5. Possession Arrow – NCAA basketball

Whilst the current jump ball rule in the pro game may not be the best way of determining possession, it is better than the possession arrow that is used in college. The idea of the possession arrow is to speed up the game, which it does, but it does not enforce the idea of teams earning possession, and it can be particularly bad for both players and fans on key possessions near the end of the game. More often than not, a jump ball is forced due to an excellent defensive play. If a team were to make a key defensive play in the dying moments of the game, this hard work can instantly be negated by the possession arrow, and offer no opportunity for their hard work to be rewarded. Also, if the arrow is pointing against you, players are less likely to dive on the floor. Source:

4. All-Star Game Winner Gets HFA – MLB

The decision to award home field advantage (HFA) for the World Series to the team in the league that won the All-Star game was a bizarre decision and offers little logic. The MLB All-Star game, like all All-Star games, is an exhibition match where the emphasis is on entertaining the crowd (the players voted in are usually not the most deserving). HFA in the World Series can have a huge impact on how the series plays out, and it should therefore be earned throughout the season. With the All-Star game winner getting HFA, a team can have a stunning season and get the best record, but because the other league won an exhibition match they will not get advantage. Teams with the best record get HFA throughout league playoffs, and it works in the NHL and NBA, so it seems strange to adopt a different system in the World Series. Source:

3. Point For A Loss In Overtime – NHL

No matter what sport you are playing, losing should not be rewarded. Earning a point for a loss in overtime seems to go against everything that sports stand for, and over the course of the season these points (or even just one) could see teams earn important playoff seeds despite losing more games. Prior to the lockout teams could earn a point for drawing in overtime. After the lockout, the league introduced shootouts so that a winner had to be determined after overtime, but they decided to keep the rule of a earning a point for a loss in overtime. What makes this rule particularly odd is the fact that it makes games worth different amount of points, and this loses symmetry. Even if the teams cannot be separated at the end of regulation, awarding a point after eventually losing should not be rewarded and it can have important implications. Source:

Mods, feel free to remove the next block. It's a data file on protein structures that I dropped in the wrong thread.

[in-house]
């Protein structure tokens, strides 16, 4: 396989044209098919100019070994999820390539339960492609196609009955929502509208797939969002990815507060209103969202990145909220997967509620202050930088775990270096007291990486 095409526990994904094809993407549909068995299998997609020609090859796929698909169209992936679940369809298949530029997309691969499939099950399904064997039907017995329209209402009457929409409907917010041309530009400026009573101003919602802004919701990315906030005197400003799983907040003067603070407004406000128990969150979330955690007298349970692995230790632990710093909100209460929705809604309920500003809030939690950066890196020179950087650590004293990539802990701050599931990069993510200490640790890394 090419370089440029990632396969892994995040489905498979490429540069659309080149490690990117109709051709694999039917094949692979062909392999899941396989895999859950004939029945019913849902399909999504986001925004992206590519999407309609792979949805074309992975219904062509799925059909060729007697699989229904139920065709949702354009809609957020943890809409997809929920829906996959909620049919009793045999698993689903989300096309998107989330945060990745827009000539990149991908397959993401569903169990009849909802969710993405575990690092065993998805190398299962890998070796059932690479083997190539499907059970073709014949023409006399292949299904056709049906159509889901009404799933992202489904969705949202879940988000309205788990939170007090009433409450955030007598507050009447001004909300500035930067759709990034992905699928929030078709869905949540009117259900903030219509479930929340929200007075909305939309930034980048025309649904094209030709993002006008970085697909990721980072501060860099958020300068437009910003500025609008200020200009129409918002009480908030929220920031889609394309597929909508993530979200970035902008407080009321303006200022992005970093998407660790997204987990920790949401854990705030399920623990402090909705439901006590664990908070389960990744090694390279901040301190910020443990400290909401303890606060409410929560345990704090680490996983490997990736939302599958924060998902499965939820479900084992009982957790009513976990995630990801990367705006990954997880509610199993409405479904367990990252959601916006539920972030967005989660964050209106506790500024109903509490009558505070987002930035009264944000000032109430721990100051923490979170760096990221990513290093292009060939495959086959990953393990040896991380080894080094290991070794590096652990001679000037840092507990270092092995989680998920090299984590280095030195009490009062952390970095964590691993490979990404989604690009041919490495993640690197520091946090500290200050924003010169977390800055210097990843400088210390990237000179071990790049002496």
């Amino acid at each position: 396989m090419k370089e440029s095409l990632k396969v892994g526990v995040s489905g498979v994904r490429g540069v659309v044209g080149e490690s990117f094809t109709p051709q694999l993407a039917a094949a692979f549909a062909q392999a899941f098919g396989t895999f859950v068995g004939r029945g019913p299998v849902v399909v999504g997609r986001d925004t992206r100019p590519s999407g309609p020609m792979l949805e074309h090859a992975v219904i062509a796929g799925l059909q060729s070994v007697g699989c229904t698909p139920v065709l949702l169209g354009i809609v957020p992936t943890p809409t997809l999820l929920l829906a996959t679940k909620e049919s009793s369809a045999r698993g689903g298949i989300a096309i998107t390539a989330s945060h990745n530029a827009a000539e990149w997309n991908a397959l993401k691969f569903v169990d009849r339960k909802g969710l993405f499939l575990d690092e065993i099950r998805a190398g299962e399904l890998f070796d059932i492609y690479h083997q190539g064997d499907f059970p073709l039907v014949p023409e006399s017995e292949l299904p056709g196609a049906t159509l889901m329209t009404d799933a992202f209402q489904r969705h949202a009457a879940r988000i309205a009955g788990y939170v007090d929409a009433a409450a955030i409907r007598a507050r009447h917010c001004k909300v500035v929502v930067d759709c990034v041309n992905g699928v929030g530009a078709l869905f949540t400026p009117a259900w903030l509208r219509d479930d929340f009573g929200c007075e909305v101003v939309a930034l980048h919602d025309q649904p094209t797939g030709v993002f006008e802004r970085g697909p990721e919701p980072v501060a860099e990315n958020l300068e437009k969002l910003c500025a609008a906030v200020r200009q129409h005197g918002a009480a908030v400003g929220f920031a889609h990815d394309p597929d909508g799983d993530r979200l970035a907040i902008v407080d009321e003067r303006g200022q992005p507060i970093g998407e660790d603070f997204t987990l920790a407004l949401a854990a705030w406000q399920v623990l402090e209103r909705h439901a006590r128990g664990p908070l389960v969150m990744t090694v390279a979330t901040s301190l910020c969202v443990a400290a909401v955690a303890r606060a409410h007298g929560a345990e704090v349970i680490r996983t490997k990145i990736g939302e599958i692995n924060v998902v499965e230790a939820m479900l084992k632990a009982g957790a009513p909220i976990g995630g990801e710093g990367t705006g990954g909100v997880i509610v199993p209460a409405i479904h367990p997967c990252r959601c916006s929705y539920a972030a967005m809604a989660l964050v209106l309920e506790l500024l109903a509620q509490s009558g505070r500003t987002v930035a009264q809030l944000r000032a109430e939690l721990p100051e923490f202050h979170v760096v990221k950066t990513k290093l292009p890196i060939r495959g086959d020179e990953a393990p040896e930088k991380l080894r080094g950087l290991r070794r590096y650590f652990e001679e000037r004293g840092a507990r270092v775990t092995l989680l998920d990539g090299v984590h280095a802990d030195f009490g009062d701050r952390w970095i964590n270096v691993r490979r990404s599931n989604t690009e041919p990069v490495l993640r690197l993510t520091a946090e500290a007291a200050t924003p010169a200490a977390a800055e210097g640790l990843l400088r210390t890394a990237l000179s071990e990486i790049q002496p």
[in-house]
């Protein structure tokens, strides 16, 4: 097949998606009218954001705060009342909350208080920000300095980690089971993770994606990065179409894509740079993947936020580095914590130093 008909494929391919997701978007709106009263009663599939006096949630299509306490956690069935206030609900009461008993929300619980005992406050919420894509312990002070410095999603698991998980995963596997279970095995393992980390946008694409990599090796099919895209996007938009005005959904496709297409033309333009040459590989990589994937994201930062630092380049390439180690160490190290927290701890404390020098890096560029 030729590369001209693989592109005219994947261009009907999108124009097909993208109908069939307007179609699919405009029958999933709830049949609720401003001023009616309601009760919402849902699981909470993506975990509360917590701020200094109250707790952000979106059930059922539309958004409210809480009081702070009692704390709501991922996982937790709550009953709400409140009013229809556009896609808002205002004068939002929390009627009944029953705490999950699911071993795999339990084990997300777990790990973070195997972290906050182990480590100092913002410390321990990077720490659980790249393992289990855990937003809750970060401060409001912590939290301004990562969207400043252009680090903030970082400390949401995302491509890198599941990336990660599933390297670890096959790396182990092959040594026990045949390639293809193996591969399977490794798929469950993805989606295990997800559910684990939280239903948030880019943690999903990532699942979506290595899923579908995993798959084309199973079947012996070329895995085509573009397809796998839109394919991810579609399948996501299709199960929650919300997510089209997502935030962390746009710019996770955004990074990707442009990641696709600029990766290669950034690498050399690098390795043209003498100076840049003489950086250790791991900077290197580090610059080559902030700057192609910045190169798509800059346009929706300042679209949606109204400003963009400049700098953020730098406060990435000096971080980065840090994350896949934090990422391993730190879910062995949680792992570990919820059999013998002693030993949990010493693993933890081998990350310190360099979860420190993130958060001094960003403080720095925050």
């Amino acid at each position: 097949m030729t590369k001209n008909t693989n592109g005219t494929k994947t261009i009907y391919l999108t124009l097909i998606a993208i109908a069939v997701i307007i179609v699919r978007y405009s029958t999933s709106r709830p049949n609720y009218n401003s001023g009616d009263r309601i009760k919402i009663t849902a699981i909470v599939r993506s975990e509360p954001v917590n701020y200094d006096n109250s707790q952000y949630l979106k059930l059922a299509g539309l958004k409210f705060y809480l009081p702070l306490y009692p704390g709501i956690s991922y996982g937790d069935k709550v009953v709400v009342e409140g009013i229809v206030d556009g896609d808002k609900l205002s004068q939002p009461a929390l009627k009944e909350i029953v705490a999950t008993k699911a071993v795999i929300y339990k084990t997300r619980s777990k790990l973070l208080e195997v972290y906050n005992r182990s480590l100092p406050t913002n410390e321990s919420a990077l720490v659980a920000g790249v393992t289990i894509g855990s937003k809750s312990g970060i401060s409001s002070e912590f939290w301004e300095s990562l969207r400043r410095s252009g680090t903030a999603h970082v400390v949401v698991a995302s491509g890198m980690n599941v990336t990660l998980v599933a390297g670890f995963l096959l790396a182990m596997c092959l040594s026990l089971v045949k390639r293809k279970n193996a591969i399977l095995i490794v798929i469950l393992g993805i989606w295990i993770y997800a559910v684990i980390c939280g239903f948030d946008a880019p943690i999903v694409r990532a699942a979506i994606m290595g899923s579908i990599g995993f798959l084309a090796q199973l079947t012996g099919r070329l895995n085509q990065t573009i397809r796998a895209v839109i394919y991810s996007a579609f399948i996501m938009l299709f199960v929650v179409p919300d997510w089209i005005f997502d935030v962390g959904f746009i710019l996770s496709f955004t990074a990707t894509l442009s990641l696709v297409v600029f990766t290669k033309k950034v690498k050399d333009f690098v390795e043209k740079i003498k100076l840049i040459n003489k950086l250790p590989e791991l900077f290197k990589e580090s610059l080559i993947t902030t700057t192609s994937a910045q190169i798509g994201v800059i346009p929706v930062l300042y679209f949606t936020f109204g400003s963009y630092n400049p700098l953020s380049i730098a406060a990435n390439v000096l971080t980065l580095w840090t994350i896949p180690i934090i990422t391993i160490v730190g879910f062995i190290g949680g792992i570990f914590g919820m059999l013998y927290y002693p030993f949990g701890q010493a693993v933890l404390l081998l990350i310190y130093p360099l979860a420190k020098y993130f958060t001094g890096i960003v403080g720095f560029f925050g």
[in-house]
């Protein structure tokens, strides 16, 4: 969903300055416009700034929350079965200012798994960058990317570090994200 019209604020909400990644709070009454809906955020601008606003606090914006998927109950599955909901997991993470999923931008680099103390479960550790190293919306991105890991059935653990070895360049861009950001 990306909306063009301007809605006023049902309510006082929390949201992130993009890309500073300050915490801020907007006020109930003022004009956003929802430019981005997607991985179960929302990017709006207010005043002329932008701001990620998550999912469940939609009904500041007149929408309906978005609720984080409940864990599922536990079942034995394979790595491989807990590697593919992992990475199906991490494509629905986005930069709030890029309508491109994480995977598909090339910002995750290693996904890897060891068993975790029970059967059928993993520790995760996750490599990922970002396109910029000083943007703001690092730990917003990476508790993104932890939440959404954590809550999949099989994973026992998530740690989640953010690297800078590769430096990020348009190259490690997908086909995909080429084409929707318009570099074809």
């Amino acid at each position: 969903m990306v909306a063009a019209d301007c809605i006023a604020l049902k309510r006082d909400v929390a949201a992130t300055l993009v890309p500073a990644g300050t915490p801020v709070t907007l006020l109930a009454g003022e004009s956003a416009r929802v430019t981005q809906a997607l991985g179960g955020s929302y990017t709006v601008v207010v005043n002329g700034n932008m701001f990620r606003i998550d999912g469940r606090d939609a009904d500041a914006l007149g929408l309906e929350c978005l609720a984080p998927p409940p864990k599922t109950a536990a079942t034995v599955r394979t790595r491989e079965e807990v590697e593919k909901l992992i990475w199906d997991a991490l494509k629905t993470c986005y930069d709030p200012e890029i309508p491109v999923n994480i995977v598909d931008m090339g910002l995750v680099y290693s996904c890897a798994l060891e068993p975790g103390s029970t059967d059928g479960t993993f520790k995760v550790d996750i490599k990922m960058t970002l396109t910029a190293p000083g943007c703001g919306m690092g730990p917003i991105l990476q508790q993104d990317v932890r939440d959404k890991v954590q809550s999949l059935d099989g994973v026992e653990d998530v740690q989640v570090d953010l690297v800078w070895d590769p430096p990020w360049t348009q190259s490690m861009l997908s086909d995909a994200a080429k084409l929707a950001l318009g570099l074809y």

2. Intentional Walk – MLB

Although it is a lack of a rule, something must be done about the intentional walk. The intentional walk is perhaps the most frustrating and boring play in all of sport, and has been described as the “avoidance of baseball.” This is, of course, not what players practice for their entire lives, and it is not what the fans in the stands or sitting at home want to see or pay to see. The entire idea around sports is to see individuals or teams compete against each other with their intelligence and athleticism, and the intentional walk takes this away and replaces it with cowardly tactics. The battle between batter and pitcher is intriguing and key in baseball, and the crowd wants to see the best batters locked in a battle against top pitchers. Intentional walks see the best batters not demonstrate their talent and it must be stopped. Source:

1. Overtime Coin Toss – NFL

Sport is not about luck, which means that coin tosses should not be used to determine anything that could have an impact on the result of a game. In regular season games, a coin toss is used to determine who gets possession first i overtime, and if they score a touchdown or safety on their first possession, then the game is over. This gives an enormous advantage to the winner of the toss, and seems a little unfair, after battling hard for an hour, to see a coin determine the winner. The ruling has been changed in the post-season, where the other team are allowed a possession if the coin toss winning team score a field goal with their first possession. This should extend to the regular season, but it could be improved by abandoning the prehistoric coin toss and giving possession to the team with the most yards in that game. Source:
Jonny Hughes

Jonny Hughes

Jonny Hughes has been writing about movies and TV for Goliath since 2015.